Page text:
GMO bill advances to House showdown

By Spencer Chase and Phil Brasher

© Copyright Agri-Pulse Communications, Inc.



WASHINGTON, July 22, 2015 - A bill that would block state GMO labeling laws and set up a process for marketing foods as non-GMO has advanced in the House, setting up a final votes on the measure on Thursday.

The House voted 242-175 to approve a rule that would allow votes on four Democratic amendments to the bill, the Safe and Affordable Food Labeling Act (HR 1599). Wednesday's vote on the rule probably wasn't indicative of the bill's likely support, since the rule also covered a coal ash bill that President Obama has threatened to veto.

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Supporters are counting on a bigger margin Thursday when the House votes on the biotech bill itself, sponsored by Rep. Mike Pompeo, R-Kan.

Pompeo told Agri-Pulse Wednesday afternoon that he expects nearly every Republican and as many as 50 Democrats to vote for the bill.

The Democratic amendments include one by Rep. Chellie Pingree, D-Maine, that would kill everything in the bill except for the section setting up a certification process for labeling non-GMO products.

Another amendment, by Peter DeFazio, D-Ore., would essentially set up a mandatory labeling system by requiring that any company that labels a product as genetically engineered overseas must label it the same way in the United States.

“It's a bit ironic that the state's rights Republicans would be promoting a bill which preempts a large number of states - three states which already have standards and many other states which have considered or are considering GMO labeling,” DeFazio said at a news conference Wednesday ahead of the procedural vote.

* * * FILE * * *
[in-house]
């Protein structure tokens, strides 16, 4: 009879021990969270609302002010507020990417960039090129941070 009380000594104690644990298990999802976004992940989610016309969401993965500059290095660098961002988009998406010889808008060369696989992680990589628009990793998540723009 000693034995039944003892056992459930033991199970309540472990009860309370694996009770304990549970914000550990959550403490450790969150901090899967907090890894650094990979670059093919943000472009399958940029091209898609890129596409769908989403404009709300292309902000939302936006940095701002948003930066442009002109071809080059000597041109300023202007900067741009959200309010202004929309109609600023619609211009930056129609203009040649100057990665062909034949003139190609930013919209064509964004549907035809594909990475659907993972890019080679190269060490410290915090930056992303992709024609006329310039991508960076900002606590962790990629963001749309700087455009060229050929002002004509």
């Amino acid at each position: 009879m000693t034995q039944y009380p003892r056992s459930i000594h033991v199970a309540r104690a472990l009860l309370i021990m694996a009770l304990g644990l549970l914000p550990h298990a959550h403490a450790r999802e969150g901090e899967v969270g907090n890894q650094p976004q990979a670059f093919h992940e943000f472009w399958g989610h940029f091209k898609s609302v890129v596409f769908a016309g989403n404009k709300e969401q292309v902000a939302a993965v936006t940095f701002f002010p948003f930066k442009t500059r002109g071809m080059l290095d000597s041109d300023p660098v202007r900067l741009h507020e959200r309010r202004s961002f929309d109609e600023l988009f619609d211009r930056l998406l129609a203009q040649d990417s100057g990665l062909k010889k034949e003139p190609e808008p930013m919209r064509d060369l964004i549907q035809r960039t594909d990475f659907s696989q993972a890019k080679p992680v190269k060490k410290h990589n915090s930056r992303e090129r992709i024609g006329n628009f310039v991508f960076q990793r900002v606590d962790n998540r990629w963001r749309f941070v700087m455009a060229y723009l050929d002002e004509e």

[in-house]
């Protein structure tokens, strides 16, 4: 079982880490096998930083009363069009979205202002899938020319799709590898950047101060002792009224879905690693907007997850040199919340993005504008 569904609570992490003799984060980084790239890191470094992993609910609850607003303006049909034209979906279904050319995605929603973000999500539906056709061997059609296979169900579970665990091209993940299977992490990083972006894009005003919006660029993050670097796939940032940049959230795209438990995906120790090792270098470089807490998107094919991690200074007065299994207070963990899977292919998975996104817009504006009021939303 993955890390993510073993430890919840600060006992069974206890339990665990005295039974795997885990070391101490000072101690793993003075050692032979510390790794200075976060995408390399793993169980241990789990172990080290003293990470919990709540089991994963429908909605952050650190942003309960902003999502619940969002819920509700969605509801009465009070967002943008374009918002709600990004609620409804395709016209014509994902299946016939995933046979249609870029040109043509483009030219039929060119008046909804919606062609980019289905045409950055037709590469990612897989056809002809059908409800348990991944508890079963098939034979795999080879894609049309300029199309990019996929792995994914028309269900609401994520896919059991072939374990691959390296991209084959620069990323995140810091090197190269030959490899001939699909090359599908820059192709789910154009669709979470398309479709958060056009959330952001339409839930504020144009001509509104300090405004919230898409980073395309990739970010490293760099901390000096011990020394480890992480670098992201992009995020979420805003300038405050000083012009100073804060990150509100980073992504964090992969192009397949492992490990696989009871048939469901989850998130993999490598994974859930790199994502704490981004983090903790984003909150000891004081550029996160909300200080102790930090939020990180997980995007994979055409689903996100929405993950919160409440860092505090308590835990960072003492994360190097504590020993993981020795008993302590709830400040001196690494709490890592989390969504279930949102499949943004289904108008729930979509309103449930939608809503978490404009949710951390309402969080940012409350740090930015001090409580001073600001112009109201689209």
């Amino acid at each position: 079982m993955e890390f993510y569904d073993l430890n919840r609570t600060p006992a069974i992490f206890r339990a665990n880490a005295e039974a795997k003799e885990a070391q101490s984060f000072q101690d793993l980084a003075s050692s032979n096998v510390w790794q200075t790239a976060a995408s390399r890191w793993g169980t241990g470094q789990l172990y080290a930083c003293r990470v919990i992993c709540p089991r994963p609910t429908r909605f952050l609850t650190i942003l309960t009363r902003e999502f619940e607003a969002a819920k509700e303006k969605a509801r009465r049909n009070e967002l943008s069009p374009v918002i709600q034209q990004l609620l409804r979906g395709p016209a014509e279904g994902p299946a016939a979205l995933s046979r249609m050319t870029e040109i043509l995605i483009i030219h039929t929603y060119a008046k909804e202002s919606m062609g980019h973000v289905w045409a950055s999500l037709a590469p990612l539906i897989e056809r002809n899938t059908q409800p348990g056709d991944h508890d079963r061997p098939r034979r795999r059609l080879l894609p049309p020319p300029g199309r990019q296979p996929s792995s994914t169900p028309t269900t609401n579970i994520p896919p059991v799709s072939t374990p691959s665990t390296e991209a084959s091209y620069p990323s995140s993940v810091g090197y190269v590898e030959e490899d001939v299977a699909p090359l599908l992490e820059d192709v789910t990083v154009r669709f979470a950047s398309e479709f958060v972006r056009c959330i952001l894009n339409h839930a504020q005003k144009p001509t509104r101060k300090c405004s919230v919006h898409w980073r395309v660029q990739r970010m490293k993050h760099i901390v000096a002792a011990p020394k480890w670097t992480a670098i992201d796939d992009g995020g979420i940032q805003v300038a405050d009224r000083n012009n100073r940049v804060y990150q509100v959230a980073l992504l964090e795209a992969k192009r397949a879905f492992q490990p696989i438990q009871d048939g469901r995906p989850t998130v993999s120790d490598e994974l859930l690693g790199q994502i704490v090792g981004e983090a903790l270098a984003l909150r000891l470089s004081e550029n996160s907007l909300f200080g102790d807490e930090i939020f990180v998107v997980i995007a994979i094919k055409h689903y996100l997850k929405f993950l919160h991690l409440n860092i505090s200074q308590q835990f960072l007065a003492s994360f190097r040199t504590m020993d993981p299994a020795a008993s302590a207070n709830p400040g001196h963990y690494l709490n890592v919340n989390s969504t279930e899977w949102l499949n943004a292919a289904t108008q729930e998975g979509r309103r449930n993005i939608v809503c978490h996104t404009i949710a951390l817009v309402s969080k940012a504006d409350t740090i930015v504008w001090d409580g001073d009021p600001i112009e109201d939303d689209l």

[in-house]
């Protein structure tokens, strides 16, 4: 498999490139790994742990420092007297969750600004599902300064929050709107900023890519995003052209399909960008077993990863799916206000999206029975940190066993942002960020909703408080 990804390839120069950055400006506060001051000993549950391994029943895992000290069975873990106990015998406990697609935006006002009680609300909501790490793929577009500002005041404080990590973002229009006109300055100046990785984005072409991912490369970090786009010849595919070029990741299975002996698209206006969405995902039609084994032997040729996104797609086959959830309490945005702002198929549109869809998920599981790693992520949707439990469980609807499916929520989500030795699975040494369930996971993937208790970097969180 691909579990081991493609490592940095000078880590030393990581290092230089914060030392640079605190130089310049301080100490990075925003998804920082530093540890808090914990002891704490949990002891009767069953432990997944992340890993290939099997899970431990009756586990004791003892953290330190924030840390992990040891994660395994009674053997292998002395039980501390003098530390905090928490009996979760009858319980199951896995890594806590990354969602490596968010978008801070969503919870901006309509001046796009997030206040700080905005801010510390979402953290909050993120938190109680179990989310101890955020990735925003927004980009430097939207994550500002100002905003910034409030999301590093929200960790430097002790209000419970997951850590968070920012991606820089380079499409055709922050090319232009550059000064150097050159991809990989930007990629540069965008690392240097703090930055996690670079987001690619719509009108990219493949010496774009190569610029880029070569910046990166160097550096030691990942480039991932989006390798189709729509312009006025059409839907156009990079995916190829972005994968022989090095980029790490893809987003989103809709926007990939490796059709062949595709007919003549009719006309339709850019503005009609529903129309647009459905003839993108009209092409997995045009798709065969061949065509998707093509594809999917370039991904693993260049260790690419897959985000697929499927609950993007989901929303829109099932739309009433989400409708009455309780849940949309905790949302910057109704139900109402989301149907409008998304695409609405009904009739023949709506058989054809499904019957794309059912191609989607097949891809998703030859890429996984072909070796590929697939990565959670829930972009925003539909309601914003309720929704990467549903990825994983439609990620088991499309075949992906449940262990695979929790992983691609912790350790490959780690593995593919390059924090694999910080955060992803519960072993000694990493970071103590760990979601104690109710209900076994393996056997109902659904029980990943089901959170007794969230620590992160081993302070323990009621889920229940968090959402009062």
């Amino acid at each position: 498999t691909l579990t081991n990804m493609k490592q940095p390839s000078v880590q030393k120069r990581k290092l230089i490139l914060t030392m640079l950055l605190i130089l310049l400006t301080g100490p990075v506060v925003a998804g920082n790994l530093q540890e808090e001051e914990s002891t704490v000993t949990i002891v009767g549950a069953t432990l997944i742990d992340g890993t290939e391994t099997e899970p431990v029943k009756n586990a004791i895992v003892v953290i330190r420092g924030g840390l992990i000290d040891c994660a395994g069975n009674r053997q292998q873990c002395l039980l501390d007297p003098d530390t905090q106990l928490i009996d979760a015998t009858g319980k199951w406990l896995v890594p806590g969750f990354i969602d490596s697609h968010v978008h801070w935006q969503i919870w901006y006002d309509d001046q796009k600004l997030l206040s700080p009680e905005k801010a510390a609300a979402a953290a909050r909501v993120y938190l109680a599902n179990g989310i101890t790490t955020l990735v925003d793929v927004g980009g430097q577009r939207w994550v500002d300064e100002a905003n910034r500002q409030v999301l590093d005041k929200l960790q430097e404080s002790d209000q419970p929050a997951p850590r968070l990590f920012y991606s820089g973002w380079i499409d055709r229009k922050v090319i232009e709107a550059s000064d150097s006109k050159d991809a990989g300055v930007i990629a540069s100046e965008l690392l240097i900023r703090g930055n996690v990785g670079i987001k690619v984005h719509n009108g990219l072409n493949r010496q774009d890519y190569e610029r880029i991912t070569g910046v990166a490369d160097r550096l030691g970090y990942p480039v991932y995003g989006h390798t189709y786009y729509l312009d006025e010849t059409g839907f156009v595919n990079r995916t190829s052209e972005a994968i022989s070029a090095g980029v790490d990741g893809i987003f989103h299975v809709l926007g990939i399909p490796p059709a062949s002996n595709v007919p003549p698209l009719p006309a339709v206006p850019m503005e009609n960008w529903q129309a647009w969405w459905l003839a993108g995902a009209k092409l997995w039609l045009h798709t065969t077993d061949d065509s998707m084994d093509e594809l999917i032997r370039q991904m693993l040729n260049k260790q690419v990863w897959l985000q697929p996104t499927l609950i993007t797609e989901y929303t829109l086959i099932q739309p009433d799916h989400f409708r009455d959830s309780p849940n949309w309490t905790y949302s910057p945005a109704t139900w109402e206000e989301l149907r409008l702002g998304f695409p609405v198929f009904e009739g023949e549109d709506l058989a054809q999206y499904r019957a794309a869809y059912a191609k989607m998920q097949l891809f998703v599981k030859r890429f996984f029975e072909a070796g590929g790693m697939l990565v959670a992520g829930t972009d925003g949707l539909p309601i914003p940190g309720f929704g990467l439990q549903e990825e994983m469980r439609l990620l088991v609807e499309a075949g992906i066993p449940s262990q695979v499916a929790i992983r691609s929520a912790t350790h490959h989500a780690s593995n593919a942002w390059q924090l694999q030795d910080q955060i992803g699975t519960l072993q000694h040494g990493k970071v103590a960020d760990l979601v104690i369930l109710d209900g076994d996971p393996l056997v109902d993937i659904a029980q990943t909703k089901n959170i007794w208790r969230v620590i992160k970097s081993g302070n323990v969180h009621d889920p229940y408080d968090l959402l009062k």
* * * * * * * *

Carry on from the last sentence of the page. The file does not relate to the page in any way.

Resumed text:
DeFazio is sponsoring the antithesis to the Pompeo bill, the Genetically Engineered Food Right-to-Know Act of 2015 (HR 913), which would require national GMO labeling.

Connecticut Democrat Rosa DeLauro, who is sponsoring an amendment to bar foods labeled as “natural” from containing biotech ingredients, said the labeling issue boils down to the consumers right to know, and that companies shouldn't fear that.

“This is in line with the rights consumers already enjoy as it has been pointed out in over 60 other countries around the world,” DeLauro said, referencing mandatory labeling in other countries. “The rules are designed to help families make informed decisions about the food they eat. What's is wrong with that?” 

The bill would require the Food and Drug Administration to write a definition of "natural" and would leave it to the agency to decide with biotech ingredients could be included.

Supporters of the bill were keeping the pressure on House members, too. In a letter to lawmakers, the Grocery Manufacturers Association said that state GMO labeling requirements “would cost food and beverage manufacturers millions of dollars given the changes to food labels and supply chain systems that would have to be made as a result.”  

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